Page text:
According to most, Joba Chamberlain will be competing with Phil Hughes for a spot in the Yankees rotation in 2010. That alone makes valuing him a difficult proposition. His poor performance in 2009 adds another layer of complexity. Chamberlain is going to be a high risk, high reward pick this year, and whether he's a successful one will come down in large part to whether the Yankees choose to make him a starter or a reliever.
In 2008, pitching sometimes in relief and sometimes as a starter, Chamberlain struck out 10.58 batters per nine innings and walked 3.50. Combined with his 52.0% groundball rate, I was convinced he would be one of the best starting pitchers in baseball in 2009. I was wrong. Very, very wrong. He was worse in all area, as he struck out only 7.61 per nine innings and walked 4.35. His groundball rate was also substantially worse (42.9%). What happened? Is it possible that the move to full time starting, along with a dose of bad luck, could make the same guy who was so good in 2008 pitch so poorly in 2009?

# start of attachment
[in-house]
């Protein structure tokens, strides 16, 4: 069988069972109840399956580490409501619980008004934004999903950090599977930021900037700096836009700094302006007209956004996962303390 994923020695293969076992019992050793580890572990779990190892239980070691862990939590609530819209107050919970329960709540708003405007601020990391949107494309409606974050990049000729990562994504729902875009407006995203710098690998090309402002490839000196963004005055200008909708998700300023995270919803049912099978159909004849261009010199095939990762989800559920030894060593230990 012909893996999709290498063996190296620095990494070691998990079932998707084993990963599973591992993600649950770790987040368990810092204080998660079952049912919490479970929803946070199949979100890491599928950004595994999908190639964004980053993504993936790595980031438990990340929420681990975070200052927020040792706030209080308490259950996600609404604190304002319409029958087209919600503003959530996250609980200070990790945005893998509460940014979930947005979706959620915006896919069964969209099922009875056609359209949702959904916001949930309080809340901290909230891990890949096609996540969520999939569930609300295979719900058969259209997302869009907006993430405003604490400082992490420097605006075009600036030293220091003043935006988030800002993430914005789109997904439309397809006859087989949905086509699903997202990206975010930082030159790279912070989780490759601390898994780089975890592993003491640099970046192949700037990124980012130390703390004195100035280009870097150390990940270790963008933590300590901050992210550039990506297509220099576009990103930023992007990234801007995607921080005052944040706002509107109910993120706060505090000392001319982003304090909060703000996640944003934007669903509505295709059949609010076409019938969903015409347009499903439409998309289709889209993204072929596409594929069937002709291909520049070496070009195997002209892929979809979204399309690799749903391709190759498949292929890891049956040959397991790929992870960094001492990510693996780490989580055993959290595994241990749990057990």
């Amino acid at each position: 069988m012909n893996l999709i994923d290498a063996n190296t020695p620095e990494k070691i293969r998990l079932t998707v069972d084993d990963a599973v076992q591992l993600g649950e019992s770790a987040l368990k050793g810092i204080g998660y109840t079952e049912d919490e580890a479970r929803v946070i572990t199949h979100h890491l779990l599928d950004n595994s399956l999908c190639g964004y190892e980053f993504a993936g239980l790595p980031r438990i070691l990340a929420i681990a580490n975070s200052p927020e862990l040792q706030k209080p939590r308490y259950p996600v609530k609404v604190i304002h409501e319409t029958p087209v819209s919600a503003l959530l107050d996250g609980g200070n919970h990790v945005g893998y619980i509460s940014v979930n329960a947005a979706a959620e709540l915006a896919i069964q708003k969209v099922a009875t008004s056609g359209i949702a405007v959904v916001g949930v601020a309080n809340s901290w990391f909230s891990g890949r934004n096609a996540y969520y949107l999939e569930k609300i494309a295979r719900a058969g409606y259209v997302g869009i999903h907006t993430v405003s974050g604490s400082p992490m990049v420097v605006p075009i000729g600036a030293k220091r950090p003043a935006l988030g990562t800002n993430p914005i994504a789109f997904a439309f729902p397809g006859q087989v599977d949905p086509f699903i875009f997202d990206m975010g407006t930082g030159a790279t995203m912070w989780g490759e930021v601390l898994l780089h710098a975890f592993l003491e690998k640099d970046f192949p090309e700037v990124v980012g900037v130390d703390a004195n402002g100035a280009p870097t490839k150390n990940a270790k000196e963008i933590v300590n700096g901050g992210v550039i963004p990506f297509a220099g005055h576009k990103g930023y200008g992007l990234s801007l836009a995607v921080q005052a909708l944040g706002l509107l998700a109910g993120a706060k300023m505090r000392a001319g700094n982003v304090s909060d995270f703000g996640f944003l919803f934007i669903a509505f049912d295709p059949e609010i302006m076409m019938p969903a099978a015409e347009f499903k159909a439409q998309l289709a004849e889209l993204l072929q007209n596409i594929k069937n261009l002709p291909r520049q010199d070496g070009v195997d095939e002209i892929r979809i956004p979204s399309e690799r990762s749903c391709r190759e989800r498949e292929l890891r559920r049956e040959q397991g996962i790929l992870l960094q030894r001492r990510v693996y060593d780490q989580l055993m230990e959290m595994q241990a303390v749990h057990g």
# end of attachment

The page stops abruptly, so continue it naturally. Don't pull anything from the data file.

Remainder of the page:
Probably not. According to pitch/fx experts, Chamberlain appeared to have lost something off his fastball. In cases like this (a young pitcher losing some effectiveness), I think it's often a warning sign about major injury problems. On the other hand, it's also perfectly possible that the winter off will give his arm a chance to recover from whatever was ailing it. Whatever projection you use for Chamberlain this year, don't count it. Evaluate whether you can afford the risk of a totally lost season vs. whether you need the upside to be competitive. And keep in mind that for formats with an innings pitched limit combined with few roster spots for relief pitchers, Chamberlain may have some unique value as a relief pitcher who has starting pitcher eligibility.